European Cup 10,000m Iberian 10,000 Metres Championships IAAF list of 10000-metres records in XML ARRS: Yearly Rankings - 10,000 meters Outdoor Track 10K Races in Race-Calendar.com
The 5000 metres or 5000-meter run is a common long-distance running event in track and field. It is one of the track events in the Olympic Games and the World Championships in Athletics, run over 12.5 laps of a standard track. The same distance in road running is called a 5K run; the 5000 m has been present on the Olympic programme since 1912 since 1996 for women. Prior to 1996, women had competed in an Olympic 3000 metres race since 1984; the 5000 m has been held at each of the World Championships in Athletics in men's competition and since 1995 in women's. The event is the same length as the dolichos race held at the Ancient Olympic Games, introduced in 720 BCE. While run as an outdoor event, the 5000 m is sometimes run on an indoor track; the IAAF keeps official records for both indoor 5000 m track events. 5000 metres is the longer metric derivative of the 3 mile run, an event common in countries when they were using the imperial measurement system. 3 miles was used in the Commonwealth Games until 1966 and was a championship in the United States in non-Olympic years from 1953 to 1973.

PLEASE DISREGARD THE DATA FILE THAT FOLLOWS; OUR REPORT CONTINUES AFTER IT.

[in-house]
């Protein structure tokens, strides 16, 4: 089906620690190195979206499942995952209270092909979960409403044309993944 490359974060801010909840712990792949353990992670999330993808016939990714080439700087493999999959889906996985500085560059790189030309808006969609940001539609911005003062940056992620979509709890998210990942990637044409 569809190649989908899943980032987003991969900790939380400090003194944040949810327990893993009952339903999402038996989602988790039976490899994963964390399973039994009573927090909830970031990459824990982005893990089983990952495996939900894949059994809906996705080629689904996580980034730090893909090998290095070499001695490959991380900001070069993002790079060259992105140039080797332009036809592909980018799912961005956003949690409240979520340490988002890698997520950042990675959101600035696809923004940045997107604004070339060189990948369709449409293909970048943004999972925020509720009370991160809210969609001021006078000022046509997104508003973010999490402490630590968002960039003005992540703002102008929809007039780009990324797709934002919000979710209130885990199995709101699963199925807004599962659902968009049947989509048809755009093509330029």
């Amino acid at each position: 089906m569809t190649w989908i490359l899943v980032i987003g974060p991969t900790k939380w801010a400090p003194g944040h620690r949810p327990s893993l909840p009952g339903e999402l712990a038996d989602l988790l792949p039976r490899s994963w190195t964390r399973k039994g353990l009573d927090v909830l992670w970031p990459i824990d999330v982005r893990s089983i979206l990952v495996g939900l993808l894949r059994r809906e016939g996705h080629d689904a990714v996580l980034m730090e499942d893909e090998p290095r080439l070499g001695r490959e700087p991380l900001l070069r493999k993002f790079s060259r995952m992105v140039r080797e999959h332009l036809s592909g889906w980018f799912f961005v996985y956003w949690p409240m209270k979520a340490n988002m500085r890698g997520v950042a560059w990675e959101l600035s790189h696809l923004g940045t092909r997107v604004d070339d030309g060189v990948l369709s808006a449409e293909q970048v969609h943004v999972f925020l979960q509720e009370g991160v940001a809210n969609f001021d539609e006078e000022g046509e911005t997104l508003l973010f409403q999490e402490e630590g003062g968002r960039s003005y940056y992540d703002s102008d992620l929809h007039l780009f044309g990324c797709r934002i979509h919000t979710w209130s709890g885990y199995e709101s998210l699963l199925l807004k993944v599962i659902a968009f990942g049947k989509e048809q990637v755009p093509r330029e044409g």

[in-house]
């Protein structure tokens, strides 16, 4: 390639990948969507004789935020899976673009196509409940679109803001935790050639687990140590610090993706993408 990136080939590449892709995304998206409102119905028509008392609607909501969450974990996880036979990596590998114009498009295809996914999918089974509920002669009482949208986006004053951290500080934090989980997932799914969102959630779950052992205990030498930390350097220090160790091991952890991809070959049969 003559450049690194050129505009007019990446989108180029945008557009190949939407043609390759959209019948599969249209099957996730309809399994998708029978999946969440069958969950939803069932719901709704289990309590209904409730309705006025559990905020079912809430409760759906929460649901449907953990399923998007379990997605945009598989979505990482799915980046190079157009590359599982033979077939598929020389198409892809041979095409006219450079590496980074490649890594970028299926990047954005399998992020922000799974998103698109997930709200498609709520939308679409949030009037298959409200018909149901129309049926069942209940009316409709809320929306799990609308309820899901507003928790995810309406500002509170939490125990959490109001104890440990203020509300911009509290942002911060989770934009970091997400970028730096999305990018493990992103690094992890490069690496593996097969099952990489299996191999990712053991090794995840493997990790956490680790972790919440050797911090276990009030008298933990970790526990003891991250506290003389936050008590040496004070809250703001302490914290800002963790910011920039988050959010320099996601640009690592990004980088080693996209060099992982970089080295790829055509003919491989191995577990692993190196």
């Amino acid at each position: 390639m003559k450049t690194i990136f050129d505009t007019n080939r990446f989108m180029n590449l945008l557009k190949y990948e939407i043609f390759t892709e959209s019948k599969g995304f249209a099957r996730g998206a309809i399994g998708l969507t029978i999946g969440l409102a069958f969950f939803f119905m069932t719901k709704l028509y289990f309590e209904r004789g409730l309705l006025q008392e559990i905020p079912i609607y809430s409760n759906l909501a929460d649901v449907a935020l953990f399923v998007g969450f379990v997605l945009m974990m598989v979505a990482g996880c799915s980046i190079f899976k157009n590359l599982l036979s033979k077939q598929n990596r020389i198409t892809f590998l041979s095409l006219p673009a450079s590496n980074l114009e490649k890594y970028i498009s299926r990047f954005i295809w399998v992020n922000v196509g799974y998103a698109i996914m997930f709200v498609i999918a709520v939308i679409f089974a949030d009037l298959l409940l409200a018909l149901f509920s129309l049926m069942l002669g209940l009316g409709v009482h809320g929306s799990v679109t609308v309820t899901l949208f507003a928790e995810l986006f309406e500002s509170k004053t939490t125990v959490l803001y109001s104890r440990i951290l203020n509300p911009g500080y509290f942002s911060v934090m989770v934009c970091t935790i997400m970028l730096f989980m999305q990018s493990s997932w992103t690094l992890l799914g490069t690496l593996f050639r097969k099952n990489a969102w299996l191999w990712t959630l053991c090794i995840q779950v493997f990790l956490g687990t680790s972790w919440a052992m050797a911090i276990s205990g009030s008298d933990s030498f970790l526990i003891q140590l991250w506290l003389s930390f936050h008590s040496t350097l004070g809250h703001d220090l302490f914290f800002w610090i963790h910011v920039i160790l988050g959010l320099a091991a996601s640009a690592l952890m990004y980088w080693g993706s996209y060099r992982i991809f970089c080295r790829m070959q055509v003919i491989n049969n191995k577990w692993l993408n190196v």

It is 12 laps around a quarter mile 1320 ft 0 in track. Correct as of September 2018. Below is a list of other times equal or superior to 12:49.60: Kenenisa Bekele ran 12:40.18, 12:48.09, 12:48.25, 12:49.53, 12:49.60i. Haile Gebrselassie ran 12:41.86, 12:44.39. Daniel Komen ran 12:44.90, 12:45.09, 12:48.98. Hagos Gebrhiwet ran 12:47.53 Correct as of July 2018. Below is a list of other times equal or superior to 14:31.91: Almaz Ayana ran 14:14.32, 14:18.89, 14:25.84, 14:29.19. Tirunesh Dibaba ran 14:23.68, 14:30.40, 14:30.88. Genzebe Dibaba ran 14:19.76, 14:25.22, 14:26.89. Vivian Cheruiyot ran 14:26.17. Hellen Obiri ran 14:21.75, 14:22.37, 14:25.78, 14:25.88, 14:29.77. Senbere Teferi ran 14:29.82, 14:31.76. Letesenbet Gidey ran 14:30.29. Paula Radcliffe ran 14:31.42. "i" indicates indoor performance. National champions 5000 metres National champions 5000 metres IAAF list of 5000-metres records in XML ARRS: Yearly Rankings – 5000 metres Outdoor Track All-time Masters men's 5000 m list All-time Masters women's 5000 m list